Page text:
For the Dems, What a Difference a Year Makes
Republicans are on the upswing and the Democrats are facing a fierce anti-incumbent mood in the country.
November 16, 2009 - 12:38 am
The Democrats have more political power than they have had at any time since the presidency of LBJ. They control the presidency, have a filibuster-proof 60 seats in the Senate (counting independents Joe Lieberman and Bernie Sanders, who caucus with them), and have an 81-seat margin in the House.
The Democrats have the power to advance their agenda without a single Republican vote in Congress. But in a remarkably rapid political freefall, the Democrats, but one year after their great triumph in November 2008, are now facing an angry, pessimistic electorate. There is a strong anti-incumbent mood, and the list of endangered Democratic-held seats in the House and Senate grows each week.
The president’s approval numbers have dropped 20 points in nine months and only a third of the electorate think the country is now headed in the right direction. The Obama “hope and change message,” rapturously conveyed by an adoring lapdog media during the campaign and in the first few months of his presidency, looks as if it has the staying power of a one-night stand with the electorate. Unemployment, the single most important concern of Americans in nearly every survey, now exceeds 10%, despite assurances from the president and leaders in Congress that the $787 billion stimulus package would keep the unemployment rate from going higher than 8%.
As the unemployment rate rises and the number of unemployed grows (now over 15 million), the administration trots out the president and his spokespeople each month to provide ever higher and less believable numbers of jobs saved or created by the stimulus package.
A tiny portion of the stimulus money was directed at infrastructure spending, but it did not address the areas of the economy where unemployment was highest. In China, almost all the stimulus spending was on infrastructure investments, and their economy is booming again. The Obama stimulus included large dollops of cash directed to reward the left-wing special interest groups that had helped elect the Democrats. Much of that federal largess also went to support bloated state and local governments whose costs have been driven up by the municipal unions who control them and, significantly, are a key to electing Democrats.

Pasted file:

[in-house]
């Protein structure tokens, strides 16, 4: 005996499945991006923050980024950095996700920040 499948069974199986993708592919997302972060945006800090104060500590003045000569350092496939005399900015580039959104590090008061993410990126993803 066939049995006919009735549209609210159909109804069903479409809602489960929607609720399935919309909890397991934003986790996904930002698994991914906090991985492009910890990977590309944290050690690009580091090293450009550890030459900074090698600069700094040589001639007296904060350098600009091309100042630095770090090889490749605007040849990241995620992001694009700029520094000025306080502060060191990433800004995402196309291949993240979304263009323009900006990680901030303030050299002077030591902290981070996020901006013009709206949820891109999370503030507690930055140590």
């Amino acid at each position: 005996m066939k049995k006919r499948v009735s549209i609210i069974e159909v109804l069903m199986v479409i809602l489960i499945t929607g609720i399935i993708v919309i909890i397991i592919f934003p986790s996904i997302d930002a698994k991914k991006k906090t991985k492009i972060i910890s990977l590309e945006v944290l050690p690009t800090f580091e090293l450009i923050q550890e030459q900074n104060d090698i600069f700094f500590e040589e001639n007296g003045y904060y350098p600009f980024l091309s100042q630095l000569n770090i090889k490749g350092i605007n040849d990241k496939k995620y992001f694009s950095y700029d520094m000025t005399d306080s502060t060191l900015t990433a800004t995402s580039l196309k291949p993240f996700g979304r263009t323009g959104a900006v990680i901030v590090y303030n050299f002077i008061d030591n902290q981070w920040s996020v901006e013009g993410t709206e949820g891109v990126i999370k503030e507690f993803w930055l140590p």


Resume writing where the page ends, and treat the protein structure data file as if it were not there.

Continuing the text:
It is not coincidental that Andy Stern (head of the Service Employees International Union (SEIU), an aggressive labor group that provided manpower and $60 million to the 2008 campaign) has had over 20 visits to the White House in nine months. Stern’s often raucously behaved troops are needed to do the community organizing for health care reform and other parts of the “progressive” agenda.
For General Stanley McChrystal, Obama’s appointed commander of the Afghanistan campaign, the president was able to find all of 20 minutes for a meeting on his way home from his failed bid for the Chicago Olympics. Three months after he started his review of the Afghanistan operation, the president is now calling for new options for his consideration.
Democrats are now in danger of losing Senate seats in Connecticut, Delaware, Nevada, Colorado, Arkansas, Illinois, and Pennsylvania. Republicans now lead (narrowly in some cases) in open seat races where a GOP member is retiring in Florida, Kentucky, Ohio, and New Hampshire — all considered highly vulnerable to a party switch to the Democrats a few months back. The Republican is leading even in Missouri, another open seat, where McCain managed a narrow victory in 2008.
After losing all the close Senate races in the 2006 and 2008 cycles (Missouri, Montana, Virginia, Alaska, Minnesota, and Oregon), a bit of luck could bring the GOP to near parity in the Senate after 2010.